Google is actively developing an operating system for AR hardware, and a deal to acquire microLED startup Raxium continues that work.

According to The Information, “Google has struck a deal to buy Raxium, a five-year-old startup that develops tiny light-emitting diodes for displays used in augmented and mixed reality devices.” It’s unclear how much Google will end up paying, but the startup was said to be valued as much as $1 billion during acquisition talks. The deal is not yet complete and neither company has confirmed yet.

MicroLED is very much an emerging technology that’s currently limited to expensive and large screens, like wall-mounted signage, but LG did announce a 136-inch 4K HDR model at CES that’s expected to arrive this year. It’s inorganic (similar to LCD), but with OLED qualities like brightness and good color fidelity. The most important aspect of this display technology is energy efficiency, which is needed for constrained, face-mounted wearables.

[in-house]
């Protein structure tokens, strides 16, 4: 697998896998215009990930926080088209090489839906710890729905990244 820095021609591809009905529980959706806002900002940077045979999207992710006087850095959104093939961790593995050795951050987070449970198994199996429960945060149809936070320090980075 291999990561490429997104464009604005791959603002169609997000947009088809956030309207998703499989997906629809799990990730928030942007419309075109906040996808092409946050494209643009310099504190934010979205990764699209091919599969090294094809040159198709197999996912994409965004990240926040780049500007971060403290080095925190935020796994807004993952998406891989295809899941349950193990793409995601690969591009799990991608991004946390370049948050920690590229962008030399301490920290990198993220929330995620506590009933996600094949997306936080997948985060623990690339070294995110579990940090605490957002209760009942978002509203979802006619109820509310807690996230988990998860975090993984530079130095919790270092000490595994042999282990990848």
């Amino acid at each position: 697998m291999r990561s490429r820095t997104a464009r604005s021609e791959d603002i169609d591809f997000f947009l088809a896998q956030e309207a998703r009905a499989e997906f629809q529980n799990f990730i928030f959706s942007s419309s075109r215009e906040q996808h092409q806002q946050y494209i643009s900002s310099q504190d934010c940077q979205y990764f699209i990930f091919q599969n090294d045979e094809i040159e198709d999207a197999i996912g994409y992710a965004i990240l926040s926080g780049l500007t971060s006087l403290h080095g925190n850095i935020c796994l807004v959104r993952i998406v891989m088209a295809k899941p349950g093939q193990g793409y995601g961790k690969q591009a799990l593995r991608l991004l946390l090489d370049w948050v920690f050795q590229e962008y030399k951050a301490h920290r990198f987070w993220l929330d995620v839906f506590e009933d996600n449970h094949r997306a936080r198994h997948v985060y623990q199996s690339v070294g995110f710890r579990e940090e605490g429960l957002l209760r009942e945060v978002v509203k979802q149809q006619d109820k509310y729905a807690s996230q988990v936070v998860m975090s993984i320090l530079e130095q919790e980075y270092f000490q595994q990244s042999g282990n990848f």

This acquisition is meant to further Google’s work in mixed reality headsets and AR glasses, so it’s unclear whether other first-party hardware, like Pixel phones, will benefit from microLED down the road. A source told The Information that “Google has realized you can’t just own the operating system” and the company will continue to make purchases.  

Apple (in 2014), Snap, and Meta have all made microLED acquisitions in the past, with Raxium’s claim to fame being a different, more traditional manufacturing technique that could drive down cost. That said, it hasn’t released a commercial product yet. 

Raxium has previously said that it is working on “monolithic integration” of microLEDs—that is, the ability to manufacture them on the same kind of standard, cheap silicon that’s used to produce most microchips. If successful, that method would substantially drive down costs.

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Abner Li

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